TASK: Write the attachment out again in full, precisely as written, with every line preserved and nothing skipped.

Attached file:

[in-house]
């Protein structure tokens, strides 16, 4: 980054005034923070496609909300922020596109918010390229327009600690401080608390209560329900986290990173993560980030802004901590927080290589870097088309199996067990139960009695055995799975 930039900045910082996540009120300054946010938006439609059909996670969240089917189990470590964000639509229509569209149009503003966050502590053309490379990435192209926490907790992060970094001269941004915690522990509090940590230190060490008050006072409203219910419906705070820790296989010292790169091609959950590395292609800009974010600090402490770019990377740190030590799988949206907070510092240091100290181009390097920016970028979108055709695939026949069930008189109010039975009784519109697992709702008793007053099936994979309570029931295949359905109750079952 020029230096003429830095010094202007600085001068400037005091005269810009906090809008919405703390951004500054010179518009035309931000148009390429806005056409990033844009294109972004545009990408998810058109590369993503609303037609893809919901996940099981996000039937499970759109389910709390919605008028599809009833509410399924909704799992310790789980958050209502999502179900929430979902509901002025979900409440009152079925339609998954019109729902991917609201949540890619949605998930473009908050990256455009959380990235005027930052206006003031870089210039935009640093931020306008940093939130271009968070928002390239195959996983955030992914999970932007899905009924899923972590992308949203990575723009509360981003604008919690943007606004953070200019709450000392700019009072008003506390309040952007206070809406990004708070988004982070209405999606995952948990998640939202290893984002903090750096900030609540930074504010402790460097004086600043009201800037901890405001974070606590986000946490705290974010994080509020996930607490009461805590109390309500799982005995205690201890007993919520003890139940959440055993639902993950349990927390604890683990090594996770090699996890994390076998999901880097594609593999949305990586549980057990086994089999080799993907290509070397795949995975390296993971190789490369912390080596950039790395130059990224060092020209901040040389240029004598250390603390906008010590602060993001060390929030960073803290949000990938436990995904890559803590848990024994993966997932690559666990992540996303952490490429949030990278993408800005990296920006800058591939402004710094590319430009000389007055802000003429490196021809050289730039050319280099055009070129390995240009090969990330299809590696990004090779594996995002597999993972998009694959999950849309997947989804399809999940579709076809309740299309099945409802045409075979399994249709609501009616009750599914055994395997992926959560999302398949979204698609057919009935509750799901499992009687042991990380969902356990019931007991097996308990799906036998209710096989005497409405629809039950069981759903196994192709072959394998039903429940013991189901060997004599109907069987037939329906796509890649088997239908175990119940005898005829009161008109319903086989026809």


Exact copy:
[in-house]
């Protein structure tokens, strides 16, 4: 980054005034923070496609909300922020596109918010390229327009600690401080608390209560329900986290990173993560980030802004901590927080290589870097088309199996067990139960009695055995799975 930039900045910082996540009120300054946010938006439609059909996670969240089917189990470590964000639509229509569209149009503003966050502590053309490379990435192209926490907790992060970094001269941004915690522990509090940590230190060490008050006072409203219910419906705070820790296989010292790169091609959950590395292609800009974010600090402490770019990377740190030590799988949206907070510092240091100290181009390097920016970028979108055709695939026949069930008189109010039975009784519109697992709702008793007053099936994979309570029931295949359905109750079952 020029230096003429830095010094202007600085001068400037005091005269810009906090809008919405703390951004500054010179518009035309931000148009390429806005056409990033844009294109972004545009990408998810058109590369993503609303037609893809919901996940099981996000039937499970759109389910709390919605008028599809009833509410399924909704799992310790789980958050209502999502179900929430979902509901002025979900409440009152079925339609998954019109729902991917609201949540890619949605998930473009908050990256455009959380990235005027930052206006003031870089210039935009640093931020306008940093939130271009968070928002390239195959996983955030992914999970932007899905009924899923972590992308949203990575723009509360981003604008919690943007606004953070200019709450000392700019009072008003506390309040952007206070809406990004708070988004982070209405999606995952948990998640939202290893984002903090750096900030609540930074504010402790460097004086600043009201800037901890405001974070606590986000946490705290974010994080509020996930607490009461805590109390309500799982005995205690201890007993919520003890139940959440055993639902993950349990927390604890683990090594996770090699996890994390076998999901880097594609593999949305990586549980057990086994089999080799993907290509070397795949995975390296993971190789490369912390080596950039790395130059990224060092020209901040040389240029004598250390603390906008010590602060993001060390929030960073803290949000990938436990995904890559803590848990024994993966997932690559666990992540996303952490490429949030990278993408800005990296920006800058591939402004710094590319430009000389007055802000003429490196021809050289730039050319280099055009070129390995240009090969990330299809590696990004090779594996995002597999993972998009694959999950849309997947989804399809999940579709076809309740299309099945409802045409075979399994249709609501009616009750599914055994395997992926959560999302398949979204698609057919009935509750799901499992009687042991990380969902356990019931007991097996308990799906036998209710096989005497409405629809039950069981759903196994192709072959394998039903429940013991189901060997004599109907069987037939329906796509890649088997239908175990119940005898005829009161008109319903086989026809």